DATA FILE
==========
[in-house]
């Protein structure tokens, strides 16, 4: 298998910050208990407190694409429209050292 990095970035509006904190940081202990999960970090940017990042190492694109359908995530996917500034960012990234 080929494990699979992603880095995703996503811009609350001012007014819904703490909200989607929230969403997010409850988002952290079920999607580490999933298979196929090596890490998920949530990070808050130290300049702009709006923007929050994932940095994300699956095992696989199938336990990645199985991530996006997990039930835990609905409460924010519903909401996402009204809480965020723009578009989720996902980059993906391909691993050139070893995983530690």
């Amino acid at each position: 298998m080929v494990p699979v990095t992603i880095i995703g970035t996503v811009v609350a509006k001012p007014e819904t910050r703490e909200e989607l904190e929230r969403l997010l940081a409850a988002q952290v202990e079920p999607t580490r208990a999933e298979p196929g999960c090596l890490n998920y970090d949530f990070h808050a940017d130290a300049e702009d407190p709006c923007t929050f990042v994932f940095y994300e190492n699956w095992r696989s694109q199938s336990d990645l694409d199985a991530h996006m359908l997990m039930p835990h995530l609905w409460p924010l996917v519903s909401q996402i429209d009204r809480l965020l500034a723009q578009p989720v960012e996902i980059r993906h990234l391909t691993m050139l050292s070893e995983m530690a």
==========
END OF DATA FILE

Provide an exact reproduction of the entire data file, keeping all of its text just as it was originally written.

[in-house]
């Protein structure tokens, strides 16, 4: 298998910050208990407190694409429209050292 990095970035509006904190940081202990999960970090940017990042190492694109359908995530996917500034960012990234 080929494990699979992603880095995703996503811009609350001012007014819904703490909200989607929230969403997010409850988002952290079920999607580490999933298979196929090596890490998920949530990070808050130290300049702009709006923007929050994932940095994300699956095992696989199938336990990645199985991530996006997990039930835990609905409460924010519903909401996402009204809480965020723009578009989720996902980059993906391909691993050139070893995983530690």
């Amino acid at each position: 298998m080929v494990p699979v990095t992603i880095i995703g970035t996503v811009v609350a509006k001012p007014e819904t910050r703490e909200e989607l904190e929230r969403l997010l940081a409850a988002q952290v202990e079920p999607t580490r208990a999933e298979p196929g999960c090596l890490n998920y970090d949530f990070h808050a940017d130290a300049e702009d407190p709006c923007t929050f990042v994932f940095y994300e190492n699956w095992r696989s694109q199938s336990d990645l694409d199985a991530h996006m359908l997990m039930p835990h995530l609905w409460p924010l996917v519903s909401q996402i429209d009204r809480l965020l500034a723009q578009p989720v960012e996902i980059r993906h990234l391909t691993m050139l050292s070893e995983m530690a």